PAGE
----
I am mentally exhausted from all the COVID-19 news, discussion, and debate.
I want to take a social media break. I just don’t think I can leave it right now.
Over the last week, we’ve all tried to sort through what is media hype, what is a fact, what is fiction, and what we really need to be concerned about.
We’ve given advice and been given advice and, no matter what, someone’s been there to judge our opinions about what needs to be done next. We are all trying to understand how to plan for our jobs, our kids, and what to have for dinner. Processing this dramatic change in how we live our lives is incredibly hard, and parents have to do it while maintaining a sense of safety and routine for our kids, even when we aren’t necessarily feeling the best ourselves.
I decided to leave social media for four days. That was two days ago. Why have I not left?
There are more reasons than one. I do find most of my up-to-date local and national news on social media.
But the truth is, that the major reason I cannot just take a social media break right now is that, suddenly, the real world is lonely.
Not only can we not have in-person play dates, ladies’ nights, and dates out, but even what we can do is lonely.
Going out into the world to take a walk and making sure we walk six feet apart from the person coming the other way, despite waving and smiling, is lonely.
Leaving my kids at home and going to the grocery store, as full as it is, has an eerie aura. Many products are hard to find because demand is exceeding supply. People are quieter than usual. People are scared. You walk out feeling like you’re in some alternate universe, waiting to figure out how to get back to everything you’ve ever known.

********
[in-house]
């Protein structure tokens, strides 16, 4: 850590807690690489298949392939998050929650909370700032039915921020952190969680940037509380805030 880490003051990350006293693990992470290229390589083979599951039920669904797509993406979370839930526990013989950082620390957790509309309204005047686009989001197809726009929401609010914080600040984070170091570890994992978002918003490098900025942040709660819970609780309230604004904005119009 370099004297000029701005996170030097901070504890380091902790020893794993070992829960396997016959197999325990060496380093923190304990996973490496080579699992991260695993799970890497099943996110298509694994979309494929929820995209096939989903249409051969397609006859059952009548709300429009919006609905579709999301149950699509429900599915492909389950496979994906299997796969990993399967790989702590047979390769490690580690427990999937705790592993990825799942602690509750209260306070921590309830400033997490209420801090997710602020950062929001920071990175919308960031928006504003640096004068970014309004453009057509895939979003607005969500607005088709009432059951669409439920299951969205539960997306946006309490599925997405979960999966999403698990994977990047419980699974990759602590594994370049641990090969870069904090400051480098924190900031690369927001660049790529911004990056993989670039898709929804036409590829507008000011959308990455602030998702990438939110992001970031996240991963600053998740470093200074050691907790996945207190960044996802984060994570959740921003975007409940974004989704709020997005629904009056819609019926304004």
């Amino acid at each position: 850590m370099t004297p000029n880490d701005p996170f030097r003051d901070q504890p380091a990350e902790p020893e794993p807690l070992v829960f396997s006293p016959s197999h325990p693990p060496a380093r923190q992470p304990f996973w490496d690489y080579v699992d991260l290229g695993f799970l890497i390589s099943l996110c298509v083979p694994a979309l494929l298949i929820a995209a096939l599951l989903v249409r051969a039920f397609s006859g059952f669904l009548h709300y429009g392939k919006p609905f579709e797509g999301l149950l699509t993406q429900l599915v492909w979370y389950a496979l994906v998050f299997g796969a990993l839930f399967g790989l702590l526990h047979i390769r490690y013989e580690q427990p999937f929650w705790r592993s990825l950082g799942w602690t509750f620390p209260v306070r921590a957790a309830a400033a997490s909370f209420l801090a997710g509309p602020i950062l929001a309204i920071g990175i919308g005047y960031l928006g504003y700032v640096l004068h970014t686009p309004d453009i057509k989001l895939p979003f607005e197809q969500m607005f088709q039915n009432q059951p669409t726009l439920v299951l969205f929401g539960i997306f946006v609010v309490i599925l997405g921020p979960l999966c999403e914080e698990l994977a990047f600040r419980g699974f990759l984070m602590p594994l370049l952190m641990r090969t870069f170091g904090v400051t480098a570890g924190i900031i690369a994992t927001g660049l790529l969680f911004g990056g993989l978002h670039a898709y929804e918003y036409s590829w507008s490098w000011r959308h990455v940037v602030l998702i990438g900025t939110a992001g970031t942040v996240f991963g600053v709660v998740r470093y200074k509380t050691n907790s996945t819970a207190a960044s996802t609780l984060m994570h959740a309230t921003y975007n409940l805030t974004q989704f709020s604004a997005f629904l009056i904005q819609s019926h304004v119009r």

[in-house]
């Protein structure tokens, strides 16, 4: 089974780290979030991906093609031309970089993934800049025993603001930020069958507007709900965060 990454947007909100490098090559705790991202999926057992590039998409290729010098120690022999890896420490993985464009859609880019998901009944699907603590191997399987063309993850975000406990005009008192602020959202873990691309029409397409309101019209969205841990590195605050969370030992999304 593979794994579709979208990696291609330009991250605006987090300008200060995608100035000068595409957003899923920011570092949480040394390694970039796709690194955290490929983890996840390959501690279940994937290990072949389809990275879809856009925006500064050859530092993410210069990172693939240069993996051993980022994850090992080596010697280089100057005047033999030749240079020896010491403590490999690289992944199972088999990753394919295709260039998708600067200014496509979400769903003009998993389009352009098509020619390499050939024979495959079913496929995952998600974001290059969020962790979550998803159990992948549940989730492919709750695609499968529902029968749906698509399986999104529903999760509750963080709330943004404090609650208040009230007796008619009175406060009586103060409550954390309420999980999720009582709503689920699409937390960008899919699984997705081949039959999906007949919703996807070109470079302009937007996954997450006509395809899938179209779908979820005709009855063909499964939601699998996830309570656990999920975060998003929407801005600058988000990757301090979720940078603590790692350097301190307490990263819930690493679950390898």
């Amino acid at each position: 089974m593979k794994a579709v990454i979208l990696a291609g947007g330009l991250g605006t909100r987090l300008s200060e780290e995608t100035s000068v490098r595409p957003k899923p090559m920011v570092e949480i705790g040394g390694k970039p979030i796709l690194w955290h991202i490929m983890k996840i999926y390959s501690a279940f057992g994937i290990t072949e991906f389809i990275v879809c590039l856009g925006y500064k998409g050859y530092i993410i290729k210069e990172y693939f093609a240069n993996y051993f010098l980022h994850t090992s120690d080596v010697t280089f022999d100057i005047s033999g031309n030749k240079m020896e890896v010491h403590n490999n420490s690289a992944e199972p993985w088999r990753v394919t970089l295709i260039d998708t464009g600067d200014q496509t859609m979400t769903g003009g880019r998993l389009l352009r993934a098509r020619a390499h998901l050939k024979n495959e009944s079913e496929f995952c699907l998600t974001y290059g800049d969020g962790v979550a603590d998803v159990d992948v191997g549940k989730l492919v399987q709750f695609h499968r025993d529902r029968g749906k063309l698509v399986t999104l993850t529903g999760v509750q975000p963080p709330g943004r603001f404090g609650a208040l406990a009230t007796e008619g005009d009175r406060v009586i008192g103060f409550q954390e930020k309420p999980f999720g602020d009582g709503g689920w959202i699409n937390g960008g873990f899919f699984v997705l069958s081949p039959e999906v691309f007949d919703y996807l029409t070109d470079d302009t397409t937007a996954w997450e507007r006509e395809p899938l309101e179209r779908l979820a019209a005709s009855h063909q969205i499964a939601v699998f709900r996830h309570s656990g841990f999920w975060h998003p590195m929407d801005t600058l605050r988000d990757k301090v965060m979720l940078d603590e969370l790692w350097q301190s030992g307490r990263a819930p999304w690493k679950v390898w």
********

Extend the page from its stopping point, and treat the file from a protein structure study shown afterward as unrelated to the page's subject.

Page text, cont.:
Even dreams are disrupted, as my friends post about anxiety-fueled dreams where we’ve forgotten our locker codes and can’t make keys work.
Social media is the only way to vent to your BFF, the easiest way to know when it is possible to virtually watch penguins at the zoo, and how one learns Mo Willems is doing ‘lunchdoodles’ on the Kennedy Center’s website. It’s how we share art project ideas to help us fill the time, how we know where the last rolls of toilet paper are being sold, and how we figure out who else in our communities need help.
Without social media, I don’t know what free bagged lunches I can pick up for my children on weekdays and when to do that, and how I know what local restaurants are still offering take-out so I can make plans to support them.
Most of all, however, social media is where I find humor amid the chaos.
It is where I find the memes about ‘homeschool dropouts’ and ‘homeschool’ students skipping class or being expelled. It’s where we joke about how much our children eat when they are home 24/7, about our failed attempts at schedules, and about wanting to give Alexa tutoring capabilities.
Social media is the place where I currently don’t feel lonely. It’s the one place I can let loose and share my feelings, and it just doesn’t feel right to leave that place of comfort (or knowledge) right now.